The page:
The FDA panel has taken a stand on DPP-4 inhibitors, which includes AstraZeneca’s Onglyza (saxagliptin) and Takeda’s Nesina (alogliptin), can be associated with increased risk of cardiac failure.
Way back in 2008, FDA had issued guidelines which required the makers of diabetes drugs to show that their drugs do not augment the risk of cardiovascular failure. When the FDA’s advisory panel took up the issue of Onglyza and Nesina, they could not find any increase in the risk of CVVD death, stroke, or heart attack. However there was a statistically considerable increase in the risk of heart failure associated with Onglyza, as well as an increase in all-cause mortality which worried the FDA staff.
Insulin is produced in the body after ingestion of food by incretin which has a big role to play in glycemic control. DPP-4 is the enzyme that removes incretin from the body and thus enhances glycemic control. Dipeptidyl peptidase-4 (DPP-4) inhibitors play a very crucial role in treating diabetes. An added benefit with Dipeptidyl peptidase-4 (DPP-4) inhibitors is that it is not associated with hypoglycemia or weight gain.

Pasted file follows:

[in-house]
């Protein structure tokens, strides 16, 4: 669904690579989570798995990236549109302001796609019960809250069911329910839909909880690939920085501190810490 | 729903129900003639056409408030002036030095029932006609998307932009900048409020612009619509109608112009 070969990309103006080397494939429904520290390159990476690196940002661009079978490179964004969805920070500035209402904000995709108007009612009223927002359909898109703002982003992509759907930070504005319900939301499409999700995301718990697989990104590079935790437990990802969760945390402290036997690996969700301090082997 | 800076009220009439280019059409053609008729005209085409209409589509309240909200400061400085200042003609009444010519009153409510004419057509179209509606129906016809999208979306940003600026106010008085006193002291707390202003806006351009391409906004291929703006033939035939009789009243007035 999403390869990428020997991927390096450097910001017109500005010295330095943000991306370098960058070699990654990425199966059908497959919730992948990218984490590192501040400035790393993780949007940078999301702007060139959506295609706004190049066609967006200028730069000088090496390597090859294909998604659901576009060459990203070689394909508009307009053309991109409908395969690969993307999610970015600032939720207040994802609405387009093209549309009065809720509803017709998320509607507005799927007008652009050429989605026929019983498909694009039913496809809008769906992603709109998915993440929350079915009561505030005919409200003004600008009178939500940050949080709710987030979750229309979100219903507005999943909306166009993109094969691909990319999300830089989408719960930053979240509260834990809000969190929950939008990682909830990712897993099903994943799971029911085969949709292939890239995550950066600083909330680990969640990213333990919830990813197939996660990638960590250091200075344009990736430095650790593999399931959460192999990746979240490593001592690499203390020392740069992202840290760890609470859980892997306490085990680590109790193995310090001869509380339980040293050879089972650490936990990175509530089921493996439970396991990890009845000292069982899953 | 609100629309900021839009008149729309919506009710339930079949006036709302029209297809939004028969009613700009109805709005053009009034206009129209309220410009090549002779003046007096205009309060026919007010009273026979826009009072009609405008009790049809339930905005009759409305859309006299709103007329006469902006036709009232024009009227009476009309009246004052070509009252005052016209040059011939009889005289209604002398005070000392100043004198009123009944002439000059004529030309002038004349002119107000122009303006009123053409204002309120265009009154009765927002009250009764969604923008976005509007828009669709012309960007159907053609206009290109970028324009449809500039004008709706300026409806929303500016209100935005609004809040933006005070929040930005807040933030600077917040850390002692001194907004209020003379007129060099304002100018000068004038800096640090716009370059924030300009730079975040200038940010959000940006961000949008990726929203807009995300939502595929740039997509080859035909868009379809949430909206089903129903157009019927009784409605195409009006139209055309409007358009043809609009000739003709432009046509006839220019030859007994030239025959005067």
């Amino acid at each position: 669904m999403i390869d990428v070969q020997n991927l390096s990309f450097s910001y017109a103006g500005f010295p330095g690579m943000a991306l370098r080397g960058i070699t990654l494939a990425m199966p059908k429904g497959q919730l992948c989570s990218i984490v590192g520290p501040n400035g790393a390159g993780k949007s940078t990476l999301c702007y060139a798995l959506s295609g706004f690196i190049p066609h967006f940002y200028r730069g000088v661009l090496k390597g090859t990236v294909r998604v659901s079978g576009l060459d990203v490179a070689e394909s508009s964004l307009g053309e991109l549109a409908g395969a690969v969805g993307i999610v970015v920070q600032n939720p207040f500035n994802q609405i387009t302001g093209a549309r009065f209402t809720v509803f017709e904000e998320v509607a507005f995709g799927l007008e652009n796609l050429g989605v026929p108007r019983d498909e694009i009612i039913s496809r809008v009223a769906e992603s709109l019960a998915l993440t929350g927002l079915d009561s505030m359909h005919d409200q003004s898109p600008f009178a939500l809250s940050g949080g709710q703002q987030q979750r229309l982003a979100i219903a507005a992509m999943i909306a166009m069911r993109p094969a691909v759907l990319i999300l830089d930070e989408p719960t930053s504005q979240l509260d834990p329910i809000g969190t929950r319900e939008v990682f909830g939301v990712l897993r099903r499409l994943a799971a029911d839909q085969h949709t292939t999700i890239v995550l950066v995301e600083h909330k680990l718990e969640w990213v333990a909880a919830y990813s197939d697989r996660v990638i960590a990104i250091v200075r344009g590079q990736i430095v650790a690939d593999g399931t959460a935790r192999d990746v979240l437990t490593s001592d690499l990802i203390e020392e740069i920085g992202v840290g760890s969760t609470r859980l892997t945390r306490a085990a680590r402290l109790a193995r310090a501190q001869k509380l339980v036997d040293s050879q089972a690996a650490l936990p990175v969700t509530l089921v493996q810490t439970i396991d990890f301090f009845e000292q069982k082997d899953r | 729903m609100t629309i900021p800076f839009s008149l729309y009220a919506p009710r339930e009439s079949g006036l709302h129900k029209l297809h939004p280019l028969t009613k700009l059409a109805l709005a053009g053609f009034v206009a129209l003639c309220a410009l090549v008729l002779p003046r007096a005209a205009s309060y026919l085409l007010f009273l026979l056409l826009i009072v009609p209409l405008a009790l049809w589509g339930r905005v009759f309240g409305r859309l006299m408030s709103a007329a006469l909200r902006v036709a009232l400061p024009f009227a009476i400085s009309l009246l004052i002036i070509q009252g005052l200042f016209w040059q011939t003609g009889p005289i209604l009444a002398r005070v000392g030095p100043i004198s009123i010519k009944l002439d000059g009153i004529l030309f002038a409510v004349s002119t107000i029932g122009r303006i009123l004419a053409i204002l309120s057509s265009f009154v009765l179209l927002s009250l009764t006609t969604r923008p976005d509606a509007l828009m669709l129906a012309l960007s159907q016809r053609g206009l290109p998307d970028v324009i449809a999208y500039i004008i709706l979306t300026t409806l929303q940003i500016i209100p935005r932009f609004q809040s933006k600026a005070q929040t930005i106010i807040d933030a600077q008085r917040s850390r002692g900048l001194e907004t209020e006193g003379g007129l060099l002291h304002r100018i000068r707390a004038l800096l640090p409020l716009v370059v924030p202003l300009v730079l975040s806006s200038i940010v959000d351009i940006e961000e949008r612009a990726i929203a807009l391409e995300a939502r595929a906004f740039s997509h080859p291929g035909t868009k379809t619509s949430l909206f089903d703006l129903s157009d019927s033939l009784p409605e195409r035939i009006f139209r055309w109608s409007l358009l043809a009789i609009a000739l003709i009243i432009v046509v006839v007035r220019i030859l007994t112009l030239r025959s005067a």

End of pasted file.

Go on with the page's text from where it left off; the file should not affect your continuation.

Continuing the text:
However it must be noted that increased risk of cardiac failure could be a DPP-4 class effect. Therefore in spite of a new warning label regarding heart risks being possible, the product uptake won’t be affected and the panel did not recommend new restrictions on prescriptions.
It will be a big relief to AstraZeneca because some analysts had predicted its number one anti diabetic drug, Onglyza could see its sales fall by as much as 50%.
Leerink analyst Seamus Fernandez in a research note reported by Reuters said, “Given the absence of a serious safety issue for either Onglyza or Takeda’s Nesina suggests that, barring an overtly negative signal in TECOS, growth of the DPP-4 class is likely to continue without a meaningful change in current prescribing trends.”
The advice of the advisory panels is not obligatory but the FDA often follows its advice.